1964 - Arno Penzias and Robert Wilson discovered cosmic background radiation, an omnidirectional signal in the microwave band. Their discovery provided substantial confirmation of the big-bang predictions by Alpher, Herman and Gamow around 1950. This basically proved that the universe was expanding and thus had a beginning that it was expanding from. In 1978 Penzias and Wilson were awarded the Nobel Prize in Physics for their work. (Taken from Wikipedia)
Here is a beautiful quote from Penzias:
The best data we have are precisely what I would have predicted had I nothing to go on but the five books of Moses, the Psalms, and the Bible as a whole.
And finally for the greatest proof for the big bang:
Genesis 1:1 - In the beginning, God created the heavens and the earth.
John 1:1-3 - In the beginning was the Word, and the Word was with God, and the Word was God. He was with God in the beginning. Through him all things were made; without him, nothing was made that has been made.
I have nothing to add to their direct answers to your question, but I would like to comment about a broader issue that is pertinent to the application of your question, and to one of the reasons why I am attracted to RZIM Connect.
Your question is related to the young versus old Earth debate. This debate has become one of the most sadly and unnecessarily divisive issues within the Christian family. I personally know someone who was not allowed to teach at a church simply because he believes in an old Earth. I have also listened to a pastor ridicule the Big Bang theory itself in more than one sermon by comparing it to exploding a bomb in a bedroom. A moment’s thought reveals that the Big Bang was not hemmed in by walls, and the comparison fails, yet the audience inevitably laughs. If you were a skeptic who has seriously studied the matter and you were sitting in the midst of that laughing audience, how would you feel?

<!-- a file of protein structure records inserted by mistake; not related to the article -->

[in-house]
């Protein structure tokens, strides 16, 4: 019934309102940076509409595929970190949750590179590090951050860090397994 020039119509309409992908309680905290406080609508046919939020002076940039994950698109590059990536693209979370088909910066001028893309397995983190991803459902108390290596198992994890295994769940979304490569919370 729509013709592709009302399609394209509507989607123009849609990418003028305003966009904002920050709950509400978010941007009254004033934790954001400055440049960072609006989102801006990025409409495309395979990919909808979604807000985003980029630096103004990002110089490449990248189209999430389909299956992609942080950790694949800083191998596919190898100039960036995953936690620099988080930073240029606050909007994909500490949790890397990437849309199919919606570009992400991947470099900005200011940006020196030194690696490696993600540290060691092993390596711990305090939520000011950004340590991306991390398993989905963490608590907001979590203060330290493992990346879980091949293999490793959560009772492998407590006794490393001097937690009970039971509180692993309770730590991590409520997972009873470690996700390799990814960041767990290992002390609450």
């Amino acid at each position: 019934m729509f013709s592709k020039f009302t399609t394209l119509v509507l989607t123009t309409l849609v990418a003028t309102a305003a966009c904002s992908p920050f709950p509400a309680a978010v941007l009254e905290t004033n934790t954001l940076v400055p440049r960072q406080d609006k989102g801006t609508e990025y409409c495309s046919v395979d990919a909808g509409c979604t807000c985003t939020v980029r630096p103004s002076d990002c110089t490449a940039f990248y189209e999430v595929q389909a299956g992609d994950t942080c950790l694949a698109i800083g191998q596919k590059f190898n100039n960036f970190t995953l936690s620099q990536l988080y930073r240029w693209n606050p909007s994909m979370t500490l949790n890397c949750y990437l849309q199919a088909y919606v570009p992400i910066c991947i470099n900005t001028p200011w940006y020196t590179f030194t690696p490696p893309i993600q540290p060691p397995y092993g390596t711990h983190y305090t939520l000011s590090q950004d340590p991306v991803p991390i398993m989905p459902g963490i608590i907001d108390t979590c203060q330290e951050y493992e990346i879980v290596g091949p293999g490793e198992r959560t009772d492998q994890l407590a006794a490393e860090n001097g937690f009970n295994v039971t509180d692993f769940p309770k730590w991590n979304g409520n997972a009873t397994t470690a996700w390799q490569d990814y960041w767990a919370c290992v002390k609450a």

This is nothing new. St. Augustine warned against such behavior 1,600 years ago in his work, The Literal Meaning of Genesis. General revelation is special revelation’s beautiful younger sister, not ugly stepsister. We need to be very careful sincerely and openly to examine what Creation tells us in light of, and in partnership with, God’s Word. If we are to claim that our faith is based on a logical interpretation of eyewitness evidence of Jesus’s and the Apostles’ contemporaries, then we must also allow the peer-reviewed, logical interpretation of eyewitness evidence of scientific discovery to run its course without denigrating it in any way. If we denigrate efforts to explain origins such as the Big Bang theory that are based on empirical observation, then we set our children up for failure by teaching them that empirical evidence is only good insofar as it supports our (or their college professors’) worldviews. This too closely resembles the postmodernist and relativist thinking that should be anathema to Christians. This is the type of thing that leads to collapses of faith.
This is an issue that belongs in the Romans 14 category of freedom of conscience. John Lennox applies this principle in the way that he handles differing interpretations of Genesis 1 with such grace and tact. RZIM team members also live it day after day, which is why I am attracted to this site. I hope that you spend time listening to and reading their material as I do.